Simulating Laplace random variable using rlaplace() function in R

The general R function to generate random numbers from Laplace distribution is

rlaplace(n,location,scale)

where,

  • n : the sample observations,
  • location : first parameter of Laplace distribution,
  • scale : second parameter of Laplace distribution.

The function rlaplace(n,location,scale) generates n random numbers from Laplace distribution with given location and scale.

Example 8: How to use rlaplace() function in R?

In part (h), we need to generate 1000 random numbers from Laplace distribution with given $location = 5$ and $scale=2$.

(h) We can use rlaplace(1000,mu,lambda) function to generate random numbers from Laplace distribution.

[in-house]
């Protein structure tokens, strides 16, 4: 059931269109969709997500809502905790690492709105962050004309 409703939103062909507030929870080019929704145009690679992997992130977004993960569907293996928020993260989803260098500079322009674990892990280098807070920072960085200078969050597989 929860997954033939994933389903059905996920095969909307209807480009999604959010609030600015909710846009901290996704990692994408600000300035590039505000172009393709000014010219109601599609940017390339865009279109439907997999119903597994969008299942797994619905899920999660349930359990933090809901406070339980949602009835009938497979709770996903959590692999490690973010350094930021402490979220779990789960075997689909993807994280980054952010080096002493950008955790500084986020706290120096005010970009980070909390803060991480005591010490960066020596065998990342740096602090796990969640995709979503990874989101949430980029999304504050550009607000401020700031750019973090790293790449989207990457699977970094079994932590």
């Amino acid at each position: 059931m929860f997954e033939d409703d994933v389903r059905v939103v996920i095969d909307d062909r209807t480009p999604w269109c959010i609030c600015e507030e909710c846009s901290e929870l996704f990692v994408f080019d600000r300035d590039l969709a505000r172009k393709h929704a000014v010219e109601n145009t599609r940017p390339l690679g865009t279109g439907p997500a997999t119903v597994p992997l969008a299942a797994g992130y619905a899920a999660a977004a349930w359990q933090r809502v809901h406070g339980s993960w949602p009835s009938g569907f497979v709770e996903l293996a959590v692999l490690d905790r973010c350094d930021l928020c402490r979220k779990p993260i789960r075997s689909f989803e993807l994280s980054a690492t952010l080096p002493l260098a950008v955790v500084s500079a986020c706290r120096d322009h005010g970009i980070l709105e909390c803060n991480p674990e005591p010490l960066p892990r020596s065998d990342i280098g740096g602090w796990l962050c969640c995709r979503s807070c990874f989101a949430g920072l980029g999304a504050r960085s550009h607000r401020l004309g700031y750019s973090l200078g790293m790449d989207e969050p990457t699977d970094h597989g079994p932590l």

## initialize sample size to generate
n <- 1000
# Simulate 1000 values From Laplace  dist
x_sim <- rlaplace(n,mu,lambda)

The below graphs shows the density of the simulated random variables from Laplace Distribution.

## Plot the simulated data
plot(density(x_sim),xlab="Simulated x",ylab="density",
     lwd=5,col="darkred",
     main=expression(paste("Simulated data from L(",
        mu,"=5, ",lambda,"=2)")))
Random Sample from Laplace Dist
Random Sample from Laplace Dist

If you use same function again, R will generate another set of random numbers from $L(5,2)$.

# Simulate 1000 values From Laplace  dist
x_sim_2 <- rlaplace(n,mu,lambda)
## Plot the simulated data
plot(density(x_sim_2),xlab="Simulated x",ylab="density",
     lwd=5,col="blue",